Whether the housing is vacuumed or not doesn't really matter, except it changes the housing's depth rating for 2m (if vacuumed to -200 mbar), and that is also more or less unimportant, as nobody makes the housing which will crash at exactly that depth. The only thing that matters is a pressure difefrence, so a vacuumed housing will function exactly the same as a non-vacuumed 2 meters deeper. So, the Buddy dive's argumentation makes no sense, as the o-rings will behave exactly the same, it's just a question of depth. All housings are designed to function with higher pressure on the outside, and the vacuum only helps keep doors and domes tight in place.

 

How much water must enter the housing before the alarm is triggered depends on how many pump strokes are pulled after the LED starts blinking green. As V3 doesn't have the temperature compensation implemented, it is a kind of tradeoff between the amount of water and a possibility of false alarm due to temperature change, but generally, one stroke should suffice to avoid false alarm in average sized housing, and to keep the water amount at bay. 6ml of water per liter of the housing volume is not an enormous quantity of water, and I think it's hardly enough to trigger any leak detector. Any sanitary pad will handle much more, and I'd suggest using one no matter if you have LS or not.

 

V4 solves all the problems above, as it measures the pressure when the pumping stops, and takes that as a reference, so it doesn't really matter how many strokes you pull after the green LED starts blinking (but don't go overboard for obvious reasons).

 

Of course you should operate the buttons and controls during the test, I never put that in the manual as that seemed a no brainer to me, LS is just an electronic replacement for a good ol' bucket;) And that was obviously the cause for the problem tc_rain had, the housing was sealed until the lever was operated...

 

Cheers,

Miso

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And IMHO the camera shop owner is completely wrong! It does not make any difference if you pull from inside the housing (= apply a vacuum) or push from outside (= apply water pressure). So the idea that the o-rings are "sucked in" is nonsense. And nonsense especially if you think about the relatively small degree of vacuum you apply with your pump.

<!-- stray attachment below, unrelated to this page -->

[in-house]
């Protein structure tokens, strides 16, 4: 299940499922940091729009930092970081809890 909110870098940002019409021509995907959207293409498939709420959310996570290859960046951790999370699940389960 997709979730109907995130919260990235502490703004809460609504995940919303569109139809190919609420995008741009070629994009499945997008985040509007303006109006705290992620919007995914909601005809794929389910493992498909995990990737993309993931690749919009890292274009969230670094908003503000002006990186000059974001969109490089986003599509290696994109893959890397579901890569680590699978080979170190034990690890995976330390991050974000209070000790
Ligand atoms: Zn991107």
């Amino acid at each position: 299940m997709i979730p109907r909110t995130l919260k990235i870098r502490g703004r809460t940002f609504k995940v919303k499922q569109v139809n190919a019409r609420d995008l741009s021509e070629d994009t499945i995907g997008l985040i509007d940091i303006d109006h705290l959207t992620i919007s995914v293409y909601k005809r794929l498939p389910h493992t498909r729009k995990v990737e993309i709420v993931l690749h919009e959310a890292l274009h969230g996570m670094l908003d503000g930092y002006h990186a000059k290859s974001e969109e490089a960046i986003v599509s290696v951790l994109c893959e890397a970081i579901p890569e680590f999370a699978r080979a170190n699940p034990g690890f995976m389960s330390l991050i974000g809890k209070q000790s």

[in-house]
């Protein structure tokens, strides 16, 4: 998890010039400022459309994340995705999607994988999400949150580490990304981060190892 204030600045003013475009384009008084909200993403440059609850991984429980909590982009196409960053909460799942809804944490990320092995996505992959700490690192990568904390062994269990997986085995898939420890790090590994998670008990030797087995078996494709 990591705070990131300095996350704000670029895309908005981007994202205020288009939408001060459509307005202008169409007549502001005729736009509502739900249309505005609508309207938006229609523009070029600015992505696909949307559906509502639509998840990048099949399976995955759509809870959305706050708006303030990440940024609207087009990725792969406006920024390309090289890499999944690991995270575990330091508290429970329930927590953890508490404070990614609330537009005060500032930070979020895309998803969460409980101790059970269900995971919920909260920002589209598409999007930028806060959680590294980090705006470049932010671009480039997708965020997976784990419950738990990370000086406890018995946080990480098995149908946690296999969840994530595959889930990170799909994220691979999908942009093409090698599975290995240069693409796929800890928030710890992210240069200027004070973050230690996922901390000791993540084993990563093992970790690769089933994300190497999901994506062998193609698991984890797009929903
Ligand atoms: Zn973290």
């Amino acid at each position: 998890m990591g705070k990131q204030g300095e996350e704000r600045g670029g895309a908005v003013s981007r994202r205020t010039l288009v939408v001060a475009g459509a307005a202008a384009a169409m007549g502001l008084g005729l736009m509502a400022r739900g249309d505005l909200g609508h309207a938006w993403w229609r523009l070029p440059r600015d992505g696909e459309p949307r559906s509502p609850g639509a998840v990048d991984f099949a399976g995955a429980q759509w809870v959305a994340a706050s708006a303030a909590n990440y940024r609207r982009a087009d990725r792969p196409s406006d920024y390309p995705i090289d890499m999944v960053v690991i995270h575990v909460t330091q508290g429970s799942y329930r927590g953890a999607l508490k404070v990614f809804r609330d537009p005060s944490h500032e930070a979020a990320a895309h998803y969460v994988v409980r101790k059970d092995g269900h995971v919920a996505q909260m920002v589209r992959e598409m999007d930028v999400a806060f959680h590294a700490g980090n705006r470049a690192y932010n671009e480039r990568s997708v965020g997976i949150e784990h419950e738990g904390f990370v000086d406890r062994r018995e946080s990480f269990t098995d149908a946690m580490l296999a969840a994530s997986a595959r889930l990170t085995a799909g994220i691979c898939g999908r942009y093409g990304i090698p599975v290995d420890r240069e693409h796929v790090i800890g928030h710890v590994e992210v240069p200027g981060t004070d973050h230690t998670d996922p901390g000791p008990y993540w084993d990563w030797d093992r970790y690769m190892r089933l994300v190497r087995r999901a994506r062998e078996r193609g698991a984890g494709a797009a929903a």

I wouldn't be so sure. This idea intrigues me and I don't have an answer, but sucking an 'O' ring into place might well result in the 'O' ring seating differently than pressure pushing it into place will - the forces at work may well be being applied in different ways. Clearly this doesn't cause problems most of the time, but that said, in my experience the vast, vast majority of floods are usually down to very obvious reasons (and more often than not simple user error I'm afraid!). And many floods are caused by rushing which would probably mean ignoring the vacuuming step anyway. Whilst I suppose I could fit a vacuum system and have thought about doing so, I've always shied away from doing so as I've always thought that good pre-dive preparation doesn't need yet another step - its time consuming enough as it is. Depending where it enters 6-12ml of seawater could do a lot of damage so it makes sense to see a vacuum system as a pre-dive check only as far as I can see from what has been said. Interesting thread.

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is the force that'll move the o rings not just the pressure difference?

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is the force that'll move the o rings not just the pressure difference?

Exerting a force by sucking the 'O' ring inwards from decreased internal pressure when the exterior is subject to air pressure may not be the same as increasing liquid pressure applied from the exterior - I say might, I'm not sure what if any the difference is. Also you would need to take into account the physical 'pre-load' on the 'O' ring due to the housing fastening system. As I said it intrigues me. Sounds simple, but is it?

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Although vacuum systems can detect a significant leak during a dive, I feel that a moisture sensor is a far more sensitive indicator of a leak which has occurred DURING a dive. The vacuum systems show their greatest utility (IMHO) in 1. Identifying that your system is properly sealed pre-dive, 2.Preloading the O-rings, thereby minimizing blow-by of water at the surface on entry or surface swims. I use both systems on my housings.

Doug

Edited by diverdoug1